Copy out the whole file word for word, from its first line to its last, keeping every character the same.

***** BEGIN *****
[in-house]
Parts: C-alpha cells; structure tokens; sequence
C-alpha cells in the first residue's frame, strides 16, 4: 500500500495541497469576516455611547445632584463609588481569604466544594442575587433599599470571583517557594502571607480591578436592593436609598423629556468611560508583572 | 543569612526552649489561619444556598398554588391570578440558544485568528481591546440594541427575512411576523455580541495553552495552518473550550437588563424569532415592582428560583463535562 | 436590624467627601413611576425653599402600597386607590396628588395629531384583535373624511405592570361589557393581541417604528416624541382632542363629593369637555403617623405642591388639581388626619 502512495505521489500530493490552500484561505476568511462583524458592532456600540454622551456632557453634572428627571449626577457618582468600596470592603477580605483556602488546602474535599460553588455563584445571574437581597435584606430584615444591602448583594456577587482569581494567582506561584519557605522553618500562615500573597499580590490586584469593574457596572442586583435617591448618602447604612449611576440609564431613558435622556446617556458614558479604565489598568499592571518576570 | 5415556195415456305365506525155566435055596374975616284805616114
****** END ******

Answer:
[in-house]
Parts: C-alpha cells; structure tokens; sequence
C-alpha cells in the first residue's frame, strides 16, 4: 500500500495541497469576516455611547445632584463609588481569604466544594442575587433599599470571583517557594502571607480591578436592593436609598423629556468611560508583572 | 543569612526552649489561619444556598398554588391570578440558544485568528481591546440594541427575512411576523455580541495553552495552518473550550437588563424569532415592582428560583463535562 | 436590624467627601413611576425653599402600597386607590396628588395629531384583535373624511405592570361589557393581541417604528416624541382632542363629593369637555403617623405642591388639581388626619 502512495505521489500530493490552500484561505476568511462583524458592532456600540454622551456632557453634572428627571449626577457618582468600596470592603477580605483556602488546602474535599460553588455563584445571574437581597435584606430584615444591602448583594456577587482569581494567582506561584519557605522553618500562615500573597499580590490586584469593574457596572442586583435617591448618602447604612449611576440609564431613558435622556446617556458614558479604565489598568499592571518576570 | 5415556195415456305365506525155566435055596374975616284805616114